By Kane Power (@El Heavio)
The new album ‘Smoke’, from York based band The Bastard Sons, starts exactly how you should start a rock n roll record; minimal intro, a rockin’ guitar riff and some spell-it-out gang chants to rival late 90’s thug-core legends Skarhead. Add some high-range screams á la The Bronx and you’ve got yourself one hell of an opening track. I was so encouraged by this song, emphatically titled ‘The Bastard’, that it took the next two songs for my enthusiasm to fade, but fade it did as the rest of the album descended into standard rock predictability.
‘Smoke’ is a southern American tainted rock-metal regurgitation, an approximate copy of a legion of bands peddling the same mediocre “heavy rock” shit to jocks, teenagers and Uni bros for the past two decades. This album is a result of 20 years of stagnancy in rock, perpetuated and re-enforced by the ‘metal’ and alternative publications praising this lack of creativity, as they evidently have been doing to The Bastard Sons. I don’t feel like I need to explain exactly how it sounds, because honestly, you’ve heard it all before; thundering drums, bowel clenching bass, wailing guitars and rasping vocablah blah blah blah….
I understand from experience that it’s truly hard to innovate when conforming to a genre, which is why many bands write across multiple genres, taking a bit of this and a bit of that and hopefully appealing to both sets of fans. Innovation is what sets apart the truly great from the majority, which in turn inspires the majority to imitate the truly great. As for The Bastard Sons their imitation is largely unconvincing, straying closer to parody than a unique entry into the genre.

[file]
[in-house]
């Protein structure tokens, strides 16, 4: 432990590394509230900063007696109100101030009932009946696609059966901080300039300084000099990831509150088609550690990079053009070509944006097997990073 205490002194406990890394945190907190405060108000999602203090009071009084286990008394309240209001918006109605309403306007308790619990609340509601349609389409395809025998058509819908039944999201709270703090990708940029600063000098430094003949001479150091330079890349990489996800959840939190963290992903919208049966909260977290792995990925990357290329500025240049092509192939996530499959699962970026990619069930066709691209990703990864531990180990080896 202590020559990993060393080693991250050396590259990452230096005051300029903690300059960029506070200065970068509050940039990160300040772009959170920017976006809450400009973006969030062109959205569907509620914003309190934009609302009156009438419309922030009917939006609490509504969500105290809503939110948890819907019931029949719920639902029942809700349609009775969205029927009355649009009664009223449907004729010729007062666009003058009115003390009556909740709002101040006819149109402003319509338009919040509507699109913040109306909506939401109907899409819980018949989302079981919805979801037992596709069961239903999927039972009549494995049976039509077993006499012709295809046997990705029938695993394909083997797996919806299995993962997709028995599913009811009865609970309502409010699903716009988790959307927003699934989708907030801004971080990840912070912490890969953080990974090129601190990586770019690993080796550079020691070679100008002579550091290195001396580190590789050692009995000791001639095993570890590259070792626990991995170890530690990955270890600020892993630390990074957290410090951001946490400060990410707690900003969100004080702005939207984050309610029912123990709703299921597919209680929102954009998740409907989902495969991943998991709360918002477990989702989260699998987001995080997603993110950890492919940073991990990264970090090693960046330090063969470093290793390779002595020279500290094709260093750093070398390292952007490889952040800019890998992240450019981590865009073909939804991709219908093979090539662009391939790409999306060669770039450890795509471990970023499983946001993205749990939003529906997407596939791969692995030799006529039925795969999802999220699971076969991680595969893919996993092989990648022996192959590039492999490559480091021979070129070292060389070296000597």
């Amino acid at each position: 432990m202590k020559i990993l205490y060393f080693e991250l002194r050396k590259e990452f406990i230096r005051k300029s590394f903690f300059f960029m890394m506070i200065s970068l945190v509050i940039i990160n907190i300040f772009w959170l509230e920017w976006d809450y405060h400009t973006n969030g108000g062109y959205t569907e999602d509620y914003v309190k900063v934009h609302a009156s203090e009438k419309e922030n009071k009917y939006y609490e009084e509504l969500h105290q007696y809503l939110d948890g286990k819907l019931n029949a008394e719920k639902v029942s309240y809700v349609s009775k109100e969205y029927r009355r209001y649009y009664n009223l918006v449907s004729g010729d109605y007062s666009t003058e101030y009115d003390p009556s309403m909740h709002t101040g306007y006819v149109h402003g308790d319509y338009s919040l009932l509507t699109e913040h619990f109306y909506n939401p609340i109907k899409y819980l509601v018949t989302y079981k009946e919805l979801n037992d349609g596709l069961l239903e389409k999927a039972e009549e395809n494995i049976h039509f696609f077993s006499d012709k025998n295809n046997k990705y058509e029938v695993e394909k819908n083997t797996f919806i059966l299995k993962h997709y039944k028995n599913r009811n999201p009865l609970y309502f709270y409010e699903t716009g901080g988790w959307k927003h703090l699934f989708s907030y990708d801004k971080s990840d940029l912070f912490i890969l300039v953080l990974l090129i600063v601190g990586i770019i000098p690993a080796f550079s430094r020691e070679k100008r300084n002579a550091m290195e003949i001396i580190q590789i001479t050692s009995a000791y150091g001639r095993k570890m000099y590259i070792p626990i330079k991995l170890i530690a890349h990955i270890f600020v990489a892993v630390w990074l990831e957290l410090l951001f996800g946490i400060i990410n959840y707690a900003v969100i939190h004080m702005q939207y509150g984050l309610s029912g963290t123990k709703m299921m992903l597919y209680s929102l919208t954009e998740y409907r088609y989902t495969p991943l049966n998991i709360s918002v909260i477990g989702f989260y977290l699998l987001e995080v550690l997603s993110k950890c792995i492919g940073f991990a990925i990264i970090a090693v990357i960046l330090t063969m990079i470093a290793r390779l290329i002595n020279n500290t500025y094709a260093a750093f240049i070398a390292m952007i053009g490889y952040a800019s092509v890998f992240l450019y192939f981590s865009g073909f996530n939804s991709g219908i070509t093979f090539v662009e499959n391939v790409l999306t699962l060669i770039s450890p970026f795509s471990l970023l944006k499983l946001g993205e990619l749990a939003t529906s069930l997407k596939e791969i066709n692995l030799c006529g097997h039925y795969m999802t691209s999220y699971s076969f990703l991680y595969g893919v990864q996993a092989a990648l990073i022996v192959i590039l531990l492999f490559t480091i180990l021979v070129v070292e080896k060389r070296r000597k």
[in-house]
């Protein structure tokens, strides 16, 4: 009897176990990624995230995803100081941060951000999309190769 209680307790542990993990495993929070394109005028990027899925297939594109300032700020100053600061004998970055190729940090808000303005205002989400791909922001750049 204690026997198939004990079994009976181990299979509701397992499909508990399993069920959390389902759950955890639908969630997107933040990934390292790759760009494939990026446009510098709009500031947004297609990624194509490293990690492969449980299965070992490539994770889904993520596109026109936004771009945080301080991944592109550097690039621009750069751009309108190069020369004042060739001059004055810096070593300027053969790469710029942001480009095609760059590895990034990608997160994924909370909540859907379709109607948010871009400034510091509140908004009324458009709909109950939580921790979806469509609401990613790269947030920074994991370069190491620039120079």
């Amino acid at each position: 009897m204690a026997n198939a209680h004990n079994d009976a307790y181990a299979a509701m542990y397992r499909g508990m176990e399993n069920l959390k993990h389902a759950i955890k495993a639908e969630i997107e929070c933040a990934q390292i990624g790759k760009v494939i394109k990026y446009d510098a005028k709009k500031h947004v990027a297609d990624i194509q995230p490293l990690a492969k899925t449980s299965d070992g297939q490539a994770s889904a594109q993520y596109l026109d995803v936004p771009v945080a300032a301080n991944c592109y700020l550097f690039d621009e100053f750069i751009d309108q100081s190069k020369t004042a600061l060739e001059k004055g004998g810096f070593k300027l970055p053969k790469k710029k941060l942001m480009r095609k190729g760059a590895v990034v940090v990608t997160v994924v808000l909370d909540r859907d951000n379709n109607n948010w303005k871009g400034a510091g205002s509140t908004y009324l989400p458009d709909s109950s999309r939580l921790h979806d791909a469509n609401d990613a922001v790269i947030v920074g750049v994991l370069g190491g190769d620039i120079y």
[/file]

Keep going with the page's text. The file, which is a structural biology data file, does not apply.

In the press release for Smoke, the debut album from The Bastard Sons, singer JJ Jackson talks about a song idea:
“This song is about not accepting truths just because you heard them on the news or read them in a paper, standing up for what you believe and, if needs be, kicking the man in the teeth and saying I won’t take your bullshit anymore.”
A great way to reflect that sentiment would be to apply it through lyrics and music even slightly original or slightly less banal, rather than pandering to specific genre stereotypes. As a result of this adherence to well-worn ideas and content, ‘Smoke’ fails to sound authentic or inspiring; the exact opposite of what I imagine The Bastard Sons set out to achieve.
There are some parts offering a glimpse into originality, like the vocal hook in stand-out track ‘A Lie Is A Lie’, reminding me of ‘In The Wake Of Determination’ era Story Of The Year. ‘Us vs Them’ shows some adventure, even if it’s over too fast, and ‘Scene(ic) Root(s)’ offers some creative chord changes, bringing welcome variation among an album composed predominantly of clichés.
‘Smoke’ sounds clean, The Bastard Sons play tight, and it’s obvious there is a decent band in there somewhere that have put in a fair bit of work. Hopefully they continue to challenge themselves and create music, and hopefully their music becomes more convincing as they rise to the challenge of separating themselves from the crowd.